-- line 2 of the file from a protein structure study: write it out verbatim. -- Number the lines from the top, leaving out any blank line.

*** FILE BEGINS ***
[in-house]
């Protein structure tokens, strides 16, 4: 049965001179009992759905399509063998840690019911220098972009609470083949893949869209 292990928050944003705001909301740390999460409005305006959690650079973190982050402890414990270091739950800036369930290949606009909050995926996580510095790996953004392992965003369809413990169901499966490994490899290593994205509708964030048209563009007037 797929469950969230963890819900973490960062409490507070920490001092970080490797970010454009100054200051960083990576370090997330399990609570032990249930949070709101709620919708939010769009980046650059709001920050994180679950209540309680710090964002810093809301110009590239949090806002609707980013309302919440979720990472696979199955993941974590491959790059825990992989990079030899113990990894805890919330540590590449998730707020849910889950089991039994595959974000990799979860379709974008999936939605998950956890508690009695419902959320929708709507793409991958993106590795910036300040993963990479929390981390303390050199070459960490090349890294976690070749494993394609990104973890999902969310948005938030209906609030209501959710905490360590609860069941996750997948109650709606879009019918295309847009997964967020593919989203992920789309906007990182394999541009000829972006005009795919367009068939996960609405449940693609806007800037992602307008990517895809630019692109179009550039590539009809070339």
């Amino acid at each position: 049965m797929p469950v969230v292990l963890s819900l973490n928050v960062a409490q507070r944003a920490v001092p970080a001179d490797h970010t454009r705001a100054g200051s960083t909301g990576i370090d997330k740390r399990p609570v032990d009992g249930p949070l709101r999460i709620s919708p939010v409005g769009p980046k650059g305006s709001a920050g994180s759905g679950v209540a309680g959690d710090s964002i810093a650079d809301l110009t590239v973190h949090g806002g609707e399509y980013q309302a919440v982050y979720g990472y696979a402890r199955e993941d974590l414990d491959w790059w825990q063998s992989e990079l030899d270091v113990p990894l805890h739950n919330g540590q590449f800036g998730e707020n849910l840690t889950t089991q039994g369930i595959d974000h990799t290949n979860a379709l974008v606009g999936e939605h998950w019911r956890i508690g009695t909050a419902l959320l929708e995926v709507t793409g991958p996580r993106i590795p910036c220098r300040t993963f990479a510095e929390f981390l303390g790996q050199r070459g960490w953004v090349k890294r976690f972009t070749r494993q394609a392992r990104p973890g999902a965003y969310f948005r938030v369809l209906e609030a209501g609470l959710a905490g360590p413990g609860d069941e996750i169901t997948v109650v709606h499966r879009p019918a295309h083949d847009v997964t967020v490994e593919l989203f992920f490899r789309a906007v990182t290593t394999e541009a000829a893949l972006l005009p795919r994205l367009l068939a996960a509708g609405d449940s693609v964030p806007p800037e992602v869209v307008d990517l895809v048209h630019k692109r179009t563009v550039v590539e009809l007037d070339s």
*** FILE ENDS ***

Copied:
């Protein structure tokens, strides 16, 4: 049965001179009992759905399509063998840690019911220098972009609470083949893949869209 292990928050944003705001909301740390999460409005305006959690650079973190982050402890414990270091739950800036369930290949606009909050995926996580510095790996953004392992965003369809413990169901499966490994490899290593994205509708964030048209563009007037 797929469950969230963890819900973490960062409490507070920490001092970080490797970010454009100054200051960083990576370090997330399990609570032990249930949070709101709620919708939010769009980046650059709001920050994180679950209540309680710090964002810093809301110009590239949090806002609707980013309302919440979720990472696979199955993941974590491959790059825990992989990079030899113990990894805890919330540590590449998730707020849910889950089991039994595959974000990799979860379709974008999936939605998950956890508690009695419902959320929708709507793409991958993106590795910036300040993963990479929390981390303390050199070459960490090349890294976690070749494993394609990104973890999902969310948005938030209906609030209501959710905490360590609860069941996750997948109650709606879009019918295309847009997964967020593919989203992920789309906007990182394999541009000829972006005009795919367009068939996960609405449940693609806007800037992602307008990517895809630019692109179009550039590539009809070339």